Following behind the yachts racing around the Isle of Wight last weekend I thought about why island living has always appealed to me despite the obvious inconveniences.
A miniature version of anything has the potential to beguile just by virtue of its size; think miniature art works, humming birds, wild strawberries or those tiny handbags which were in fashion last year. At the same time all that twee tininess can be frustrating, think miniature bottles of alcohol or stupidly small nouveau cuisine.
Islands are no exception. When you stand on the highest point and are able to see a sparkling coast all around you feel yourself a world apart. Isn’t it ironic that small islands promise escape; as with the sea as your moat, you are as trapped and limited as you are separated from the mundane?
Real life on a small island (as opposed to a holiday) may offer both a stronger sense of community and the disparaged ‘island mentality’ -the idea that your world view may be as diminutive as your acreage. Everywhere, not just on islands, we see isolationism and the draw-bridge mentality is alive and well – and also out of favour – but on the three islands I have lived on for the longest time I have witnessed hilarious pettiness and huge kindness that seem to confirm to me that the best and worst clichés about island communities are mostly true.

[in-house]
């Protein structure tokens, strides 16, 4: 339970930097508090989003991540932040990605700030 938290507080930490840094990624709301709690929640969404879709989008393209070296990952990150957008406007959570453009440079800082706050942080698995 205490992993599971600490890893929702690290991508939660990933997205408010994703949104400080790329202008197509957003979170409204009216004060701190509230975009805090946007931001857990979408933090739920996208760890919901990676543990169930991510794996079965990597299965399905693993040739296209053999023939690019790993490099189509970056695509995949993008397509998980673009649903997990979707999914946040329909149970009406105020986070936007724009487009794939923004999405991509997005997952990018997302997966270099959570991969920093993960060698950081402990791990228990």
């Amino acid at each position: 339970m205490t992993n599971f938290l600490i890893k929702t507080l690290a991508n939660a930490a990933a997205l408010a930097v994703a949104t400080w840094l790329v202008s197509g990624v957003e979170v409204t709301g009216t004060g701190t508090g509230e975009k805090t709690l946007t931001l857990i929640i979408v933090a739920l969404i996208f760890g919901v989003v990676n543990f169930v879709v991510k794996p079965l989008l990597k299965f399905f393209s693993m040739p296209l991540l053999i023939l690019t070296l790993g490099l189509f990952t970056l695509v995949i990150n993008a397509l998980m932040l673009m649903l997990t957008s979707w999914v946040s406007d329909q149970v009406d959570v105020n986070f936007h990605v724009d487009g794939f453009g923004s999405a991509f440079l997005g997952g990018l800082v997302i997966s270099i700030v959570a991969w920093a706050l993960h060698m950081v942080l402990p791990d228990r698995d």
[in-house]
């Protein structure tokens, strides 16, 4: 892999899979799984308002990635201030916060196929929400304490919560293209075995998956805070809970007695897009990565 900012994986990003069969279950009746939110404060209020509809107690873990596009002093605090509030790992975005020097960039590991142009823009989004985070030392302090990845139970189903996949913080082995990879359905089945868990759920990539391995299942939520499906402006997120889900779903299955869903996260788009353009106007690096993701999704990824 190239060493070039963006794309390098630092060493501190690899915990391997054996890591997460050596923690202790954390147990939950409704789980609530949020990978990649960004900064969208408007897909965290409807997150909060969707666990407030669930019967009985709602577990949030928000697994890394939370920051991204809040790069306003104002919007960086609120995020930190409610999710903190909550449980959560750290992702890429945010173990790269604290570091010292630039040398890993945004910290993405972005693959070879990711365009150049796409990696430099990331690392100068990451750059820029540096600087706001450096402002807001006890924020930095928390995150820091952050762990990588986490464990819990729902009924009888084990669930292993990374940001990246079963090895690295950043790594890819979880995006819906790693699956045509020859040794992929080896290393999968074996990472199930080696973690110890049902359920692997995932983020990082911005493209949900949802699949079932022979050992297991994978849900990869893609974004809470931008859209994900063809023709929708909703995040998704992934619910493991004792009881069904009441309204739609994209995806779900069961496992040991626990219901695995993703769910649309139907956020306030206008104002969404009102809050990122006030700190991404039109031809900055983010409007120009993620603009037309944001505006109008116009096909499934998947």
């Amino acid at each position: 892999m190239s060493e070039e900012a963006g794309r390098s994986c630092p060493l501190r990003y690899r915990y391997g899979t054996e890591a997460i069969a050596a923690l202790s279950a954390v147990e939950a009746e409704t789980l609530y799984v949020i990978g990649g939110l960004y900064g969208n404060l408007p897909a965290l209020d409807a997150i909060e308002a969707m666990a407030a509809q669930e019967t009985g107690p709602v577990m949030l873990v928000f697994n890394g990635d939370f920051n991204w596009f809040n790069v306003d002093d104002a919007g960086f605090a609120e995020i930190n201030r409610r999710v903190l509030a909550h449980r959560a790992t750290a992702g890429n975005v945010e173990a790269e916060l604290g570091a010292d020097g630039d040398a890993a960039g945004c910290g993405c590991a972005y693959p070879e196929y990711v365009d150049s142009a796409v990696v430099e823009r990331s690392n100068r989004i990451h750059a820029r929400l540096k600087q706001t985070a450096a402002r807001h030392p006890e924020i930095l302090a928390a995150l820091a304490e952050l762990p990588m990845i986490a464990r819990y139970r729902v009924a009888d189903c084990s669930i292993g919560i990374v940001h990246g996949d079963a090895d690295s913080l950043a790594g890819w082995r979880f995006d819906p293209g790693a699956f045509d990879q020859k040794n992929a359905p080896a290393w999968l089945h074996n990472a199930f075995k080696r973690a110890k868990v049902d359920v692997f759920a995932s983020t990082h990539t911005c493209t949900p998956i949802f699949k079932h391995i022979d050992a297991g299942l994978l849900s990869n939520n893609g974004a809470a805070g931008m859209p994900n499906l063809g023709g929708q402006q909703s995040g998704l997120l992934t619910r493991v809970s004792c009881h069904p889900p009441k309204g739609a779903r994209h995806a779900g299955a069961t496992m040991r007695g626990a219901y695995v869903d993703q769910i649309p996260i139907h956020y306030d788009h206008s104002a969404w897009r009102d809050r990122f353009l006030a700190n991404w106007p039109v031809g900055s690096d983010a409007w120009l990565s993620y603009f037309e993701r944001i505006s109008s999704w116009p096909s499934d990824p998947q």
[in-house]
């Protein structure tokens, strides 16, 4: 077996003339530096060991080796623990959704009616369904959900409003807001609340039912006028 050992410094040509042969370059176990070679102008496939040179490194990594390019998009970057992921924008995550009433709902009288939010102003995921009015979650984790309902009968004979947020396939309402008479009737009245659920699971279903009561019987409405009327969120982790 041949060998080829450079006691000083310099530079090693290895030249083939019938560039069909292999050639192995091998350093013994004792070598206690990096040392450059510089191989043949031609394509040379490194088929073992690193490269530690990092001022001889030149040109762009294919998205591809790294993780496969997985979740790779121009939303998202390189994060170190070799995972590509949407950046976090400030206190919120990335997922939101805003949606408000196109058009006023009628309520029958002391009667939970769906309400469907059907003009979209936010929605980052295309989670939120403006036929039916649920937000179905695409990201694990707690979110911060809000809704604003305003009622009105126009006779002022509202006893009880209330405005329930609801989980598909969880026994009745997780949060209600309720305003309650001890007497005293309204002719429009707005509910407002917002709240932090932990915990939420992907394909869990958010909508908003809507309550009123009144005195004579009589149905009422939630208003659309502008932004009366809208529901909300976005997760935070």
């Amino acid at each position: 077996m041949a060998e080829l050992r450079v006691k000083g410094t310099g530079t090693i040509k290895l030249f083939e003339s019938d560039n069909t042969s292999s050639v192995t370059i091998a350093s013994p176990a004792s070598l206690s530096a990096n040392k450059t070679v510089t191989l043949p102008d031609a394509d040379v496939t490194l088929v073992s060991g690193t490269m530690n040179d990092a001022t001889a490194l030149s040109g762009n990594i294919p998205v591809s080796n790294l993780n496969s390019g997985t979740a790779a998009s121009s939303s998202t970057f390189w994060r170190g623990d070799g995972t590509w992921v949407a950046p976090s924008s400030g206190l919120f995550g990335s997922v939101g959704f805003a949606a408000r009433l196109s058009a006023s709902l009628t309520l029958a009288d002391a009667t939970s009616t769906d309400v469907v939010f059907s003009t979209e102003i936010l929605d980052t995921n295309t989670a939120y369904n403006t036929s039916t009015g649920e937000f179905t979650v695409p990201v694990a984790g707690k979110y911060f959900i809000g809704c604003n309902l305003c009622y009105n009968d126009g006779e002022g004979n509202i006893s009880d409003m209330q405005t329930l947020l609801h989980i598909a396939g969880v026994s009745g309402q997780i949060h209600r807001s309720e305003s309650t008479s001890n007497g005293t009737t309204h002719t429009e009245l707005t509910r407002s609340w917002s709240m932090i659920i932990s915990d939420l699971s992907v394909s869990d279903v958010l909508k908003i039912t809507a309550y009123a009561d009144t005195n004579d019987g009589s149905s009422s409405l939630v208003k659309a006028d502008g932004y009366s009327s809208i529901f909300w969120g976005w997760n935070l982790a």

We live in ever-more connected times and yet can feel more isolated from others and out of tune with ourselves. We were talking in the studio yesterday how even in the recent past when screens were less prevalent there was more time to create aimlessly and I was reminded how creatively stimulating boredom was for me as a child.
Here on island time, particularly in the winter the slowness and the disconnection can be deeply comforting. We have the contrasting busy, touristy, summer season as a counter point of course, but it is when it is quiet and I am grumbling about the lack of distraction that I do my best work. Slow Food is a thing and I think there will be Slow Time in the future when people recognise the importance of disconnecting from their digital lives and hopefully begin to appreciate the benefits of meditative absorption in labour-intensive creativity.
I am fortunate to have this job that demands hours and hours of introspective lino cutting. I am lucky that this very desk is my island where time slows down and I am able to create the bags we sell.
If islands are small worlds apart I encourage you to find your archipelago where the wi-fi is weakest and there I hope you can be productively bored, who knows what good things may come of it?